Switch to Desktop Site
 
 

Samoa skips Friday in leap across international dateline

The time jump means that Samoa's 186,000 citizens will now be the first in the world to ring in the new year, rather than the last.

About these ads

The weekend came sooner than usual for the tiny South Pacific island nation of Samoa.

When the clock struck midnight Thursday, the country skipped over Friday and moved 24 hours ahead — straight into Saturday, Dec. 31.

Samoans gathered around a main clock tower in the capital of Apia for the historic moment, applauding in celebration as the midnight hour struck to the wail of sirens and burst of fireworks. Drivers circled the clock tower blaring their horns, and prayer services were held across the country.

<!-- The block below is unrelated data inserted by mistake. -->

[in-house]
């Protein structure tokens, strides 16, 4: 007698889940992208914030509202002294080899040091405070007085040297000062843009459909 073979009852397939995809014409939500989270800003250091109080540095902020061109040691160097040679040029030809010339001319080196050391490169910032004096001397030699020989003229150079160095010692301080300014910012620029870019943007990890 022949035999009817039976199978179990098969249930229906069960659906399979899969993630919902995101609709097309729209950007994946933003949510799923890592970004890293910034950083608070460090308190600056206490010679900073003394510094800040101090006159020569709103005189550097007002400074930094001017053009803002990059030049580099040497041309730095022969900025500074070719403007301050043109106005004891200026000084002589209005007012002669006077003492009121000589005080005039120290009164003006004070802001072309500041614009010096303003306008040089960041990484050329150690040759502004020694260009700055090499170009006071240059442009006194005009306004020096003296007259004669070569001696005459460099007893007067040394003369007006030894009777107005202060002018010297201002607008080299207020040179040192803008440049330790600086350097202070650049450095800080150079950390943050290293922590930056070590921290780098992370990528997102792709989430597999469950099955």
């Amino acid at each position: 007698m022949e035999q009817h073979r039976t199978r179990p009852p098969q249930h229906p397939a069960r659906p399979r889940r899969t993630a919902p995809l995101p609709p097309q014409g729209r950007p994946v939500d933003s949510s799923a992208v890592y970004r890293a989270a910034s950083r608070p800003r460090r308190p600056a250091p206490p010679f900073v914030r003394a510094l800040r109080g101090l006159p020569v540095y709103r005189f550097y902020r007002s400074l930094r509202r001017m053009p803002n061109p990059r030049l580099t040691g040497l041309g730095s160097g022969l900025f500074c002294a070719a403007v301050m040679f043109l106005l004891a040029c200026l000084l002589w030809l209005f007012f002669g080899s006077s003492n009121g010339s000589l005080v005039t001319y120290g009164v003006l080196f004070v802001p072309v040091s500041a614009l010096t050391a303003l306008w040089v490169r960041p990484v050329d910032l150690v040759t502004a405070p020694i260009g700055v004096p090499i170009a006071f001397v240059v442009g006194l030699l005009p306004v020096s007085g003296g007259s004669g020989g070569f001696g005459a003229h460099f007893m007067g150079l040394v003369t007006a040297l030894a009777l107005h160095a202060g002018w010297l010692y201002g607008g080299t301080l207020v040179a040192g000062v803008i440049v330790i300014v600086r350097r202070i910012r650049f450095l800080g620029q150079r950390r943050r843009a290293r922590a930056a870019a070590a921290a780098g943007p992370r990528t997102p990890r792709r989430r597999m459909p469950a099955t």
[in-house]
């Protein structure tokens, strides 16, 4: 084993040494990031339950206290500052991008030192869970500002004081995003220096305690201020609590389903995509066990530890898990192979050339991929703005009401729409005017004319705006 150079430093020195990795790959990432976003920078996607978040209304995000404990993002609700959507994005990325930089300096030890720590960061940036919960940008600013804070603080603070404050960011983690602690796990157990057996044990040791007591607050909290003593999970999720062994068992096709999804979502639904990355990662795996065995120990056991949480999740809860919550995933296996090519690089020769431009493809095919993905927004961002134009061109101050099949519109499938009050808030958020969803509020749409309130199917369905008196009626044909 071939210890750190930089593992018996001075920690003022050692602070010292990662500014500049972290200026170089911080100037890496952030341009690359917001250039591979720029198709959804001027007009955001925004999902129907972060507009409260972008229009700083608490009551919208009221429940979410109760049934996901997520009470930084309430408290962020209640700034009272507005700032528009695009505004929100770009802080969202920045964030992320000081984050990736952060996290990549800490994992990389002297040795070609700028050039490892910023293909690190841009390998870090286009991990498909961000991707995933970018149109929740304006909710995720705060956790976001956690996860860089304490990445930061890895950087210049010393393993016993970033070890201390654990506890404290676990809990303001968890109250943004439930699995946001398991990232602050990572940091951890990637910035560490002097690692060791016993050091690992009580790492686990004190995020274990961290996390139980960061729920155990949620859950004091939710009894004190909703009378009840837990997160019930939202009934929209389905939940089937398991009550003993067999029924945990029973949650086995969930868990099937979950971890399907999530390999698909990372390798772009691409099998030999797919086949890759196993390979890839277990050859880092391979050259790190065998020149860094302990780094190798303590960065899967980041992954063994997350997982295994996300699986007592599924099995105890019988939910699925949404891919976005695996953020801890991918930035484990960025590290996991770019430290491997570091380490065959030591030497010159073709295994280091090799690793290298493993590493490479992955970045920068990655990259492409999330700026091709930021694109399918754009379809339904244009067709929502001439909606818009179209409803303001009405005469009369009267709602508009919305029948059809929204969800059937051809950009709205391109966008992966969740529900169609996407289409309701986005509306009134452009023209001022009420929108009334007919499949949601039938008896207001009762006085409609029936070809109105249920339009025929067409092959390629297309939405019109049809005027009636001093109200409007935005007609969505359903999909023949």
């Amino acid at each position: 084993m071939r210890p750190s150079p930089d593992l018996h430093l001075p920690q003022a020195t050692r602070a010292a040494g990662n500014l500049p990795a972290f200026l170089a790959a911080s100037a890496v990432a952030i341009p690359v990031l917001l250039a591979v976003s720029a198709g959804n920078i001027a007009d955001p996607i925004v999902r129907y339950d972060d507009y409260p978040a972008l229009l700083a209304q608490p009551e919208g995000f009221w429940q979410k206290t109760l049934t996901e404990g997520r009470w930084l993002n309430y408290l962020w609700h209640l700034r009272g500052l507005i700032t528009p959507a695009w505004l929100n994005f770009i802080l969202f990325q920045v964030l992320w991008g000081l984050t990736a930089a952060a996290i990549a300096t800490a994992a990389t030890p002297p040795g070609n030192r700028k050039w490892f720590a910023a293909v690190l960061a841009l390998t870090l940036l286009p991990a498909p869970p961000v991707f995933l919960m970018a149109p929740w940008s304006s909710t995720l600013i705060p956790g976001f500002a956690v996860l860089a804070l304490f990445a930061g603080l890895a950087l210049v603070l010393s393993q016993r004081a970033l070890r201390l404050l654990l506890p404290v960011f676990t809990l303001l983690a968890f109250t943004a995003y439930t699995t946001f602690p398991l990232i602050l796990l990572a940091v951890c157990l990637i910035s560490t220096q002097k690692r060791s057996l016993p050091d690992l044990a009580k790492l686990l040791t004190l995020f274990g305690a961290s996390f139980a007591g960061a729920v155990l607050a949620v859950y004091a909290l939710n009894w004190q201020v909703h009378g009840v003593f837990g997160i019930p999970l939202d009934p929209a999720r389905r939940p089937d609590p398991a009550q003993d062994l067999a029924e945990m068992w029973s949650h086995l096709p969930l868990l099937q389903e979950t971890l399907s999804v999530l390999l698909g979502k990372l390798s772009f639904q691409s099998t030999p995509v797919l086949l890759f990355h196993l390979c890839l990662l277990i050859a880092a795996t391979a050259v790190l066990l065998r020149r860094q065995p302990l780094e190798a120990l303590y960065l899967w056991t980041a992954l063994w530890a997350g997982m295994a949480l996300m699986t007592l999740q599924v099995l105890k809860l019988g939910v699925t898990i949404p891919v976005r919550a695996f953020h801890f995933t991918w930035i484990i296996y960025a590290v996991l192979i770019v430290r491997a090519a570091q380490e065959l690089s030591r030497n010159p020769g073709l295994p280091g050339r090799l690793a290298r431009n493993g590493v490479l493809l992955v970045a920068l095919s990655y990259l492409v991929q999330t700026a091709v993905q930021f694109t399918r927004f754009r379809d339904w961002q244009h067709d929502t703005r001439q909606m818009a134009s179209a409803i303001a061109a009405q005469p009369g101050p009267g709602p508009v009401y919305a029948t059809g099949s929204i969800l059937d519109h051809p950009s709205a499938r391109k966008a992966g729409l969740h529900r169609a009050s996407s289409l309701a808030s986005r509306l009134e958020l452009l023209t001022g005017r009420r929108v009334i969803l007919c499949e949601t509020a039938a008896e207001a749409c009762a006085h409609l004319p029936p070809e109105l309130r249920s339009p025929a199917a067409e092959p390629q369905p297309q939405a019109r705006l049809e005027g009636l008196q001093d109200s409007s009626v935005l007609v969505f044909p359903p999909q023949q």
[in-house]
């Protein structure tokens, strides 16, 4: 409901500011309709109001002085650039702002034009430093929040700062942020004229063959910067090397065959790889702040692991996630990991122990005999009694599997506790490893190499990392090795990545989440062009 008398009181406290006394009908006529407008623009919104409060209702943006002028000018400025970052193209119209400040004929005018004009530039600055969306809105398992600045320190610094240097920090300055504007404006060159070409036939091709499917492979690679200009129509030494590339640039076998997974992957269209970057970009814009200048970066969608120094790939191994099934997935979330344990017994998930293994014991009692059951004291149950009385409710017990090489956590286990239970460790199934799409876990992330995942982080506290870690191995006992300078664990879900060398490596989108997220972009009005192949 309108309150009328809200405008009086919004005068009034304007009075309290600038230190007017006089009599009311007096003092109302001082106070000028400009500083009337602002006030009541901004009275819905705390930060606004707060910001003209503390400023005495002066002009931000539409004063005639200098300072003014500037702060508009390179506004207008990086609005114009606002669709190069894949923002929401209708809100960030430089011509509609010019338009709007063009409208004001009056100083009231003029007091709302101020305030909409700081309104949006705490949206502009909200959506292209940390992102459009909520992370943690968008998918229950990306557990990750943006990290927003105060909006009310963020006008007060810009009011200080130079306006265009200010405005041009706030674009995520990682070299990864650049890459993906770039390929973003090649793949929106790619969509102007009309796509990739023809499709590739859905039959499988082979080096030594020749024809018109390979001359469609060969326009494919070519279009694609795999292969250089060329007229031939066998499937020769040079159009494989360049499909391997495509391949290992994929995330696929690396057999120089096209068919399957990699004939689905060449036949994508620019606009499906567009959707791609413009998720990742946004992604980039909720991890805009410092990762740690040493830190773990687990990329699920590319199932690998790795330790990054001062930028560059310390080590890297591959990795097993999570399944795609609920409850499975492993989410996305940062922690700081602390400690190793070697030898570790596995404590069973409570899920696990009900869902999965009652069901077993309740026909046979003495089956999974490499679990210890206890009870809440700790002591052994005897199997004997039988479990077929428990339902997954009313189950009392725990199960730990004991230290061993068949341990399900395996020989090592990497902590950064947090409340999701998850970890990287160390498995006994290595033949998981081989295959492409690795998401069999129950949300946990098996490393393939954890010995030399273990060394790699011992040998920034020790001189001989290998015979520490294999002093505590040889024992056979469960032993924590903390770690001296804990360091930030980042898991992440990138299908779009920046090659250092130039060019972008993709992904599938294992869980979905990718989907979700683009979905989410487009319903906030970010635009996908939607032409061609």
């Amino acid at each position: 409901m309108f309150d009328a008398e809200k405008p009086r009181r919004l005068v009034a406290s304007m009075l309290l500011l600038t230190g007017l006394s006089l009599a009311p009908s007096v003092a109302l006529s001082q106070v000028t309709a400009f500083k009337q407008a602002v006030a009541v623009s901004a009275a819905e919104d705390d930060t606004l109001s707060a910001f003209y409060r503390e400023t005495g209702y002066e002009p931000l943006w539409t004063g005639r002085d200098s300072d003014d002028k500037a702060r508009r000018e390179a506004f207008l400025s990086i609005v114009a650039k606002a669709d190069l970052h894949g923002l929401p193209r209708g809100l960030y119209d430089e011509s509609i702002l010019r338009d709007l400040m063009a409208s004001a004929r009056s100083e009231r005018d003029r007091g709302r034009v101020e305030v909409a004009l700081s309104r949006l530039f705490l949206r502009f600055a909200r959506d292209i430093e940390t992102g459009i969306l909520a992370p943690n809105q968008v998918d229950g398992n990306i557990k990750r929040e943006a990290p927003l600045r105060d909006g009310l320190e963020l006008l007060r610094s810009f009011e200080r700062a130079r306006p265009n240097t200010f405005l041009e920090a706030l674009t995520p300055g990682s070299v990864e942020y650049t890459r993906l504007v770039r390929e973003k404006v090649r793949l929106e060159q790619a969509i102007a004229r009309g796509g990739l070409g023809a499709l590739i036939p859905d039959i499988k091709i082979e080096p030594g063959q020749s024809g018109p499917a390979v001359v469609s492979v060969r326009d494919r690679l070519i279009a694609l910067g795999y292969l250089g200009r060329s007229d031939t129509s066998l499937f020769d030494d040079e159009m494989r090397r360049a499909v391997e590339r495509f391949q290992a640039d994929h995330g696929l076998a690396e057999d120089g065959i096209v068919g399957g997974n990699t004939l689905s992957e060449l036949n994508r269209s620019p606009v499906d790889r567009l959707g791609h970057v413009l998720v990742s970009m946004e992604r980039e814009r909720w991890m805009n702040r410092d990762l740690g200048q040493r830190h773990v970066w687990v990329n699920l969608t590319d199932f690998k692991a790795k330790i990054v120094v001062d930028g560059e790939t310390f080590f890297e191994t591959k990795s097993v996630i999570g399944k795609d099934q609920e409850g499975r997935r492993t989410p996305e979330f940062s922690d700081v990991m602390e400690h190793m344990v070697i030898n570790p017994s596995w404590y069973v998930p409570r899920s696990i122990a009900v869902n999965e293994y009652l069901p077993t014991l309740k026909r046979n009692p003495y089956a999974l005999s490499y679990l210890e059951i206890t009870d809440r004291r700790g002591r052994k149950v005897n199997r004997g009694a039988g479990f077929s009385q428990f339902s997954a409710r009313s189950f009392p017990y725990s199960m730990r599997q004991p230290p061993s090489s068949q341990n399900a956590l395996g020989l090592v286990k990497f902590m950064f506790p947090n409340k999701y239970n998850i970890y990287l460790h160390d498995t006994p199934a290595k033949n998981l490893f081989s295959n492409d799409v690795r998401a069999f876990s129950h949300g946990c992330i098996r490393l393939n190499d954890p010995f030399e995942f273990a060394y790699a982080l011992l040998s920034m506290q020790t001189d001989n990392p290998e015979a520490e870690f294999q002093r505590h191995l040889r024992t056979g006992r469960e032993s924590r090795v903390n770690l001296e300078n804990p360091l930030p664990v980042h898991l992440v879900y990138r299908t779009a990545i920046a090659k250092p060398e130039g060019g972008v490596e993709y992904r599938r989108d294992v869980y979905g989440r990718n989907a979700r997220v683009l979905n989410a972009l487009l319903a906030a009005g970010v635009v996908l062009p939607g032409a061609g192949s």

Samoa aimed to align its time zone with key trading partners in the Asia-Pacific region by shifting west of the international date line.

The time jump means that Samoa's 186,000 citizens, and the 1,500 in the three-atoll United Nations dependency of Tokelau, which also shifted, will now be the first in the world to ring in the new year, rather than the last.

The date line dance came 119 years after US traders persuaded local Samoans to align their islands' time with nearby US-controlled American Samoa and the US to assist their trading with California.

Next

Page:   1   |   2   |   3

Share